The Software and System hives contained the most useful data (in monkeys humble opinion).
The NTUSER.DAT and SAM hives were not very useful. Similarly, nothing obviously useful was found in the Security hive except for the ActiveSync value under Security:\Software\Microsoft\ActiveSync\MergedPolicy\RequireDeviceEncryption (set to 0).

There was also a ProvisionStore hive found which seems to define access controls for capabilities/files/directories/registry entries (ie links SIDs to permissions). It was the largest hive at approximately 10 MB for both MPD and Garda data.

Also observed in the MPD data was an extra NTUSER1.DAT (96 KB).
James Macfarlane's "" GUI tool (as installed on SIFT v2.14) was used to compare NTUSER.DAT with NTUSER1.DAT but nothing significant was found. This might be related to the phone being re-used/re-gifted by another person during its lifetime.

System:\Versions\ MajorVersion (eg 8) and System:\Versions\MinorVersion (eg 00) contains OS version information. Under System:\Versions\ there is also an associated TimeStamp value (eg 20131007-1506 for Garda, 20130513-1612 for MPD) and a Label value (eg WP8_CXE_GDR3 for Garda and WP8_CXE_GDR2 for MPD). Note: According to this article, GDR3 was an update issued on Oct 14 2013. So the Label can indicate how recently the phone was updated. The slightly different Label values possibly explains the discrepancies observed between MPD/Garda data sets.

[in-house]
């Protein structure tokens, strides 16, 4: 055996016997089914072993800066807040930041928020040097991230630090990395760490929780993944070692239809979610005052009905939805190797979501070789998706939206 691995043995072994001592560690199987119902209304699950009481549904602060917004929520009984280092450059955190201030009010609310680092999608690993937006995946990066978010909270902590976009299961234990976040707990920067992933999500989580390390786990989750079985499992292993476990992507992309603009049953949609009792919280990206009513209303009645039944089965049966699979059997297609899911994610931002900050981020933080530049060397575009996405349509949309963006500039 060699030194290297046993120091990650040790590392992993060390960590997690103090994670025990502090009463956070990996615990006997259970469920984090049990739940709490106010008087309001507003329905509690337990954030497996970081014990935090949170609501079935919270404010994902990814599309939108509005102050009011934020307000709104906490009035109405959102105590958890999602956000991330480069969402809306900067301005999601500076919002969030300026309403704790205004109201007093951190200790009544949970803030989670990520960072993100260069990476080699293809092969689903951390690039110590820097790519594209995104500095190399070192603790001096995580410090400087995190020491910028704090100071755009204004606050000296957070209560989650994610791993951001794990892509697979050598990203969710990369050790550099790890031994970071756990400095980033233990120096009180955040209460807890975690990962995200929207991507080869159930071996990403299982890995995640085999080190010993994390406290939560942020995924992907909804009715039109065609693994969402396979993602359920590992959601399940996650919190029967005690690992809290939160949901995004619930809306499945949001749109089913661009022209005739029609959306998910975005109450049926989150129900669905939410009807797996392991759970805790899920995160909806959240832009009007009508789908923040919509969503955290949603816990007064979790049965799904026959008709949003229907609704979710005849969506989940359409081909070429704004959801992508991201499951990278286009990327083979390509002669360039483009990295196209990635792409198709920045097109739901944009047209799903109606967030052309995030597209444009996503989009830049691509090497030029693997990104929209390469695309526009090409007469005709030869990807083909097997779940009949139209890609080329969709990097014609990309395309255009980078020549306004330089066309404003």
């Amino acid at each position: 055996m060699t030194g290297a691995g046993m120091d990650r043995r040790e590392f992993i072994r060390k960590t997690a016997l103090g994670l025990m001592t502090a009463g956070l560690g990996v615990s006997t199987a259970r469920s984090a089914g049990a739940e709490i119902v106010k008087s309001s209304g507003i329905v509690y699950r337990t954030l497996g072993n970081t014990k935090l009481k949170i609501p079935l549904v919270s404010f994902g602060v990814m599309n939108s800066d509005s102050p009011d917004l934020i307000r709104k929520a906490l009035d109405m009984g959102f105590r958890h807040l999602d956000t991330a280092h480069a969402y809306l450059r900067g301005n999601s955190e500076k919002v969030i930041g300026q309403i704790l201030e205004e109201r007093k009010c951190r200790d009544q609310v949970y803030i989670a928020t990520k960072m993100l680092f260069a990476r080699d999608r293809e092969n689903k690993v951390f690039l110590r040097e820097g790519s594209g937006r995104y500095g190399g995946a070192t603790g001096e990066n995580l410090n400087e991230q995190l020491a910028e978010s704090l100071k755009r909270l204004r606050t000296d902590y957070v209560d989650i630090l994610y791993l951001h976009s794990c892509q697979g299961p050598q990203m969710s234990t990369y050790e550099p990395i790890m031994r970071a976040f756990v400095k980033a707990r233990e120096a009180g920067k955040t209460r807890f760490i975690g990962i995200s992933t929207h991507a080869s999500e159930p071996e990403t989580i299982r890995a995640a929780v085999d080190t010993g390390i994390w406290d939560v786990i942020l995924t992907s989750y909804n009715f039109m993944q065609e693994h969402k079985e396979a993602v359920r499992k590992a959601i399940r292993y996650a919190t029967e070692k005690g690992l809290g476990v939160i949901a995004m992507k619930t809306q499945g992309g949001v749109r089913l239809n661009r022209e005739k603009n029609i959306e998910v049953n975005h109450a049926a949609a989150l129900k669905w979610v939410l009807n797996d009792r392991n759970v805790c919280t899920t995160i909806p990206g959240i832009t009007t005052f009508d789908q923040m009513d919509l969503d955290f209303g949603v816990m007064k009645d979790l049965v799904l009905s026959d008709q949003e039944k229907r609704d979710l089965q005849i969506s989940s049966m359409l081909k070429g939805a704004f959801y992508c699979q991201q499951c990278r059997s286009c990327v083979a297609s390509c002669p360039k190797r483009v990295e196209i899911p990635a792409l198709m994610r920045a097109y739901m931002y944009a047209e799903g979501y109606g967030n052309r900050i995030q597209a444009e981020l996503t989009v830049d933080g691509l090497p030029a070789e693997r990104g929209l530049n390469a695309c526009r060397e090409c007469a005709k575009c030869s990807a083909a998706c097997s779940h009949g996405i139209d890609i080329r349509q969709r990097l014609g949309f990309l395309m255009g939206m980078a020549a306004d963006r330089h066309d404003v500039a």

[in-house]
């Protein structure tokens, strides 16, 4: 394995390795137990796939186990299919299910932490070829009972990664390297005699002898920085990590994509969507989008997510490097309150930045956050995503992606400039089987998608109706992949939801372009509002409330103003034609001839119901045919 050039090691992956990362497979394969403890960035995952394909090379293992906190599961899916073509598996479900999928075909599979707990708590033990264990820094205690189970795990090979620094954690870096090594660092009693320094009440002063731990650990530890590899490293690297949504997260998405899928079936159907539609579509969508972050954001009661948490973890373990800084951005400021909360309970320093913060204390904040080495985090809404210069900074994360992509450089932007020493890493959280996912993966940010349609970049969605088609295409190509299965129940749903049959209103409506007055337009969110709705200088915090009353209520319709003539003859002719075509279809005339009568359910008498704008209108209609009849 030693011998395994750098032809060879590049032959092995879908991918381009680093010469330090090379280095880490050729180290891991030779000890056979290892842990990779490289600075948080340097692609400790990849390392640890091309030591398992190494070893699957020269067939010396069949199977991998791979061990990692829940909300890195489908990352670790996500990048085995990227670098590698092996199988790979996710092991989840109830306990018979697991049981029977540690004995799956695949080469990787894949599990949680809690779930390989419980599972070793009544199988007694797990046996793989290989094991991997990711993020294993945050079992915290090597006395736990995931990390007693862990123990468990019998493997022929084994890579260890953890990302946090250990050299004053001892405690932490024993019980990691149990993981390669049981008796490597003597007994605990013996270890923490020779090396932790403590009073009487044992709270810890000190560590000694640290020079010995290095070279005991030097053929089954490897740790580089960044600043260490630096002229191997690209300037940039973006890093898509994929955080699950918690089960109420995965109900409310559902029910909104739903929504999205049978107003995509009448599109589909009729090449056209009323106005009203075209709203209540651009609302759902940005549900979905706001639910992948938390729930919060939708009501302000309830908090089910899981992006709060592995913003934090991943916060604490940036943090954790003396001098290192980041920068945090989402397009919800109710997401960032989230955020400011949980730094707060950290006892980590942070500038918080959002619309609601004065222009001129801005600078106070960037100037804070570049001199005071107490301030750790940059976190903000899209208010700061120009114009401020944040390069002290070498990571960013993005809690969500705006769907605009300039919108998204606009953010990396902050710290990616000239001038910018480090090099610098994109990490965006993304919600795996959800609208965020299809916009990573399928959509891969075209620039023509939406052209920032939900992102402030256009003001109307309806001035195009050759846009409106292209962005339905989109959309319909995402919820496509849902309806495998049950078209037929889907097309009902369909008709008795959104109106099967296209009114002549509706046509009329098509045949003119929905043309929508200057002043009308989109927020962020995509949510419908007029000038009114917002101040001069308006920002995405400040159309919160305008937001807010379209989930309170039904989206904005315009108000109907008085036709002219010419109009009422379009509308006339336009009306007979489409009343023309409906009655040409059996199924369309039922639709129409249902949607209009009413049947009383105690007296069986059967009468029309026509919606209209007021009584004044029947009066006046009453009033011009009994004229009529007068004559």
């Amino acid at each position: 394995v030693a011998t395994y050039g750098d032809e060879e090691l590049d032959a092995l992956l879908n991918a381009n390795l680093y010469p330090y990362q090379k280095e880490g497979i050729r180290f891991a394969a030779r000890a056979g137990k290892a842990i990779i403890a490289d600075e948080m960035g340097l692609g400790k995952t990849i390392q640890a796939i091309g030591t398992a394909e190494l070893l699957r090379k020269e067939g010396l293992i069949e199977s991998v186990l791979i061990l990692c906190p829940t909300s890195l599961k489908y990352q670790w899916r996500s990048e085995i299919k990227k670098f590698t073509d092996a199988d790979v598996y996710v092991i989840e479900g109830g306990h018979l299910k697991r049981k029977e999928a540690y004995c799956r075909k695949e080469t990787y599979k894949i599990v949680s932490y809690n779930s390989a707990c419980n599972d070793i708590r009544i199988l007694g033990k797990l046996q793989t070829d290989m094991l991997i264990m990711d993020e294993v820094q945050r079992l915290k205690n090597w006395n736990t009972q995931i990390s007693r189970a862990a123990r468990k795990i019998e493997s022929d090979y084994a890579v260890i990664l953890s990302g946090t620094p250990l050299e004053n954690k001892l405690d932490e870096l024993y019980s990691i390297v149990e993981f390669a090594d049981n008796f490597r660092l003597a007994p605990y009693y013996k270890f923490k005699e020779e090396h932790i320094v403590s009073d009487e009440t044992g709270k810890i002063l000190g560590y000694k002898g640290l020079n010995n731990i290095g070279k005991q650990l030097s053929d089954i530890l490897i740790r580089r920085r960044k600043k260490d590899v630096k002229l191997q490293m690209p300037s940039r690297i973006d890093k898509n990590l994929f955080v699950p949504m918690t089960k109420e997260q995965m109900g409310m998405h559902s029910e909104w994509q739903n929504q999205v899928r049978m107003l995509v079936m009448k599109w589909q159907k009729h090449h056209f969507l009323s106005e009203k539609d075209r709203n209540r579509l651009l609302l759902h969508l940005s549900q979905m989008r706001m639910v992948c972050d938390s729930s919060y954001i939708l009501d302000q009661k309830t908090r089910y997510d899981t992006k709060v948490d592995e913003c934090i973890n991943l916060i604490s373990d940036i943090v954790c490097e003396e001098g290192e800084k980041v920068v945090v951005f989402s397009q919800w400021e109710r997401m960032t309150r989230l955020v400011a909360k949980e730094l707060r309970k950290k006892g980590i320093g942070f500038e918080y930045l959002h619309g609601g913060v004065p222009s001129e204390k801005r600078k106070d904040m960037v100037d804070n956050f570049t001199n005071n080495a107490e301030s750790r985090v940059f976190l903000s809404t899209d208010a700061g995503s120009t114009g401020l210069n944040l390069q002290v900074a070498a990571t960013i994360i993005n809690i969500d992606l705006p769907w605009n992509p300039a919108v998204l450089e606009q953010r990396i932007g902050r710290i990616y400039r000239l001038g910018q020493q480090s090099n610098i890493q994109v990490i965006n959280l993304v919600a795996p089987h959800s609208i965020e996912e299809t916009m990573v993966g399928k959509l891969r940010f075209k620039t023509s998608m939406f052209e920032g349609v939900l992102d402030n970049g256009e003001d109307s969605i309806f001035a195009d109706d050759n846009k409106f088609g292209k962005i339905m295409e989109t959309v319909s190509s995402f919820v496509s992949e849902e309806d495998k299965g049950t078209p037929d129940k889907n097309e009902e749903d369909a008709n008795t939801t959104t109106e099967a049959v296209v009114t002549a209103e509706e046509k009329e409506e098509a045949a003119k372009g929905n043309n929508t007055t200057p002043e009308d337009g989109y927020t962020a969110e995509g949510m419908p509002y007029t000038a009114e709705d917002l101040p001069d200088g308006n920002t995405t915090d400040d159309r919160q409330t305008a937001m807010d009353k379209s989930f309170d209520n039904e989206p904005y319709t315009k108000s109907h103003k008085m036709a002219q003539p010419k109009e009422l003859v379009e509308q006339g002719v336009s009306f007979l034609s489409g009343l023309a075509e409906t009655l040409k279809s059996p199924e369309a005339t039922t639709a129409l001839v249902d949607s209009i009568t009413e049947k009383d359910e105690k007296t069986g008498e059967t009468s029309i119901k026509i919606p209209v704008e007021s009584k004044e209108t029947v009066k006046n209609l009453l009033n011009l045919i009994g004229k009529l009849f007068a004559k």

In contrast,
Software:\Microsoft\Windows NT\CurrentVersion\CurrentVersion was set to 6.2 for BOTH MPD/Garda. They also had the same CurrentBuild, CurrentBuildNumber values but different BuildLab and BuildLabEx values.

System:\Platform\DeviceTargetingInfo contains several device related values such as PhoneFirmwareRevision, PhoneManufacturerModelName (eg RM-915_nam_usa_228), PhoneMobileOperatorName (ie service provider) and PhoneModelName (eg Lumia 520).

System:\ControlSet001\Control\ComputerName contains ActiveComputerName and ComputerName sub-keys which both had ComputerName values set to "Windows Phone".

System:\ControlSet001\Control\TimeZoneInformation contains TimeZoneKeyName (eg Pacific Standard Time) as well as ActiveTimeBias.
System:\State\DateTime contains DSTOverride, NetworkTime Enabled and NetworkTime Sync values.

System:\ControlSet001\Control\Windows\ShutdownTime appears to contain an MS FILETIME value for the last shutdown time. This will obviously depend on the phone's current time setting.

Phone Number

The device's phone number does not appear to be stored in the registry. A search was performed on the system hives but no data hits were found. Neither was the phone number found in the store.vol or Phone files.
StackOverflow claims its not programmatically possible to access the device's phone number.